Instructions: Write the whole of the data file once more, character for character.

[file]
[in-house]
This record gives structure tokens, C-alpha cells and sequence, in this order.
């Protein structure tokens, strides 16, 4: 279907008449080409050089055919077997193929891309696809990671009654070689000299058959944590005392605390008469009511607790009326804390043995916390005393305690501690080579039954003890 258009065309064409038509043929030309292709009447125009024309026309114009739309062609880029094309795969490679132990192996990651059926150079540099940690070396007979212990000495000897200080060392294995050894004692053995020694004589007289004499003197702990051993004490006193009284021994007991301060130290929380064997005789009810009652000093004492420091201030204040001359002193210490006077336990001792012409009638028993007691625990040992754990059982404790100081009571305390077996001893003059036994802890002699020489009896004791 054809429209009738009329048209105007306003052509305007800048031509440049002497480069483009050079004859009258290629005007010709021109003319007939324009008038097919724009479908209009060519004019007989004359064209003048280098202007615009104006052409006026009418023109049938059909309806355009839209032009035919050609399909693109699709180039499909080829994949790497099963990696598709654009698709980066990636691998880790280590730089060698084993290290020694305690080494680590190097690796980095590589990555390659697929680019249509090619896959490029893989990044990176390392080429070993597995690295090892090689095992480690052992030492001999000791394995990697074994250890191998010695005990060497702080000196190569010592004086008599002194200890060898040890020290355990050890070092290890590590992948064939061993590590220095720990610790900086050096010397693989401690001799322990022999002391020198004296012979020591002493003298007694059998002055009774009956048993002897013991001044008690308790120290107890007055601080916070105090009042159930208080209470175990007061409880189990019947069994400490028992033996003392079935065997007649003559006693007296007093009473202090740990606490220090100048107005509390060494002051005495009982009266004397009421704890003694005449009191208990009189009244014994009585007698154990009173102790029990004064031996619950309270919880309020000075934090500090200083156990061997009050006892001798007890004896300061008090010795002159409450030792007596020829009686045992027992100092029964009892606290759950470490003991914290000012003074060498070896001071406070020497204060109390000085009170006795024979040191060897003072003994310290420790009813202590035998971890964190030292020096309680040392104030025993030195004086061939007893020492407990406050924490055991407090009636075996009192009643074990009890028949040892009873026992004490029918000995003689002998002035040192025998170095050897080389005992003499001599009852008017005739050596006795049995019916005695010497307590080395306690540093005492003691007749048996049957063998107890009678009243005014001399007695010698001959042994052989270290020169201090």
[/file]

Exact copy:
[in-house]
This record gives structure tokens, C-alpha cells and sequence, in this order.
């Protein structure tokens, strides 16, 4: 279907008449080409050089055919077997193929891309696809990671009654070689000299058959944590005392605390008469009511607790009326804390043995916390005393305690501690080579039954003890 258009065309064409038509043929030309292709009447125009024309026309114009739309062609880029094309795969490679132990192996990651059926150079540099940690070396007979212990000495000897200080060392294995050894004692053995020694004589007289004499003197702990051993004490006193009284021994007991301060130290929380064997005789009810009652000093004492420091201030204040001359002193210490006077336990001792012409009638028993007691625990040992754990059982404790100081009571305390077996001893003059036994802890002699020489009896004791 054809429209009738009329048209105007306003052509305007800048031509440049002497480069483009050079004859009258290629005007010709021109003319007939324009008038097919724009479908209009060519004019007989004359064209003048280098202007615009104006052409006026009418023109049938059909309806355009839209032009035919050609399909693109699709180039499909080829994949790497099963990696598709654009698709980066990636691998880790280590730089060698084993290290020694305690080494680590190097690796980095590589990555390659697929680019249509090619896959490029893989990044990176390392080429070993597995690295090892090689095992480690052992030492001999000791394995990697074994250890191998010695005990060497702080000196190569010592004086008599002194200890060898040890020290355990050890070092290890590590992948064939061993590590220095720990610790900086050096010397693989401690001799322990022999002391020198004296012979020591002493003298007694059998002055009774009956048993002897013991001044008690308790120290107890007055601080916070105090009042159930208080209470175990007061409880189990019947069994400490028992033996003392079935065997007649003559006693007296007093009473202090740990606490220090100048107005509390060494002051005495009982009266004397009421704890003694005449009191208990009189009244014994009585007698154990009173102790029990004064031996619950309270919880309020000075934090500090200083156990061997009050006892001798007890004896300061008090010795002159409450030792007596020829009686045992027992100092029964009892606290759950470490003991914290000012003074060498070896001071406070020497204060109390000085009170006795024979040191060897003072003994310290420790009813202590035998971890964190030292020096309680040392104030025993030195004086061939007893020492407990406050924490055991407090009636075996009192009643074990009890028949040892009873026992004490029918000995003689002998002035040192025998170095050897080389005992003499001599009852008017005739050596006795049995019916005695010497307590080395306690540093005492003691007749048996049957063998107890009678009243005014001399007695010698001959042994052989270290020169201090």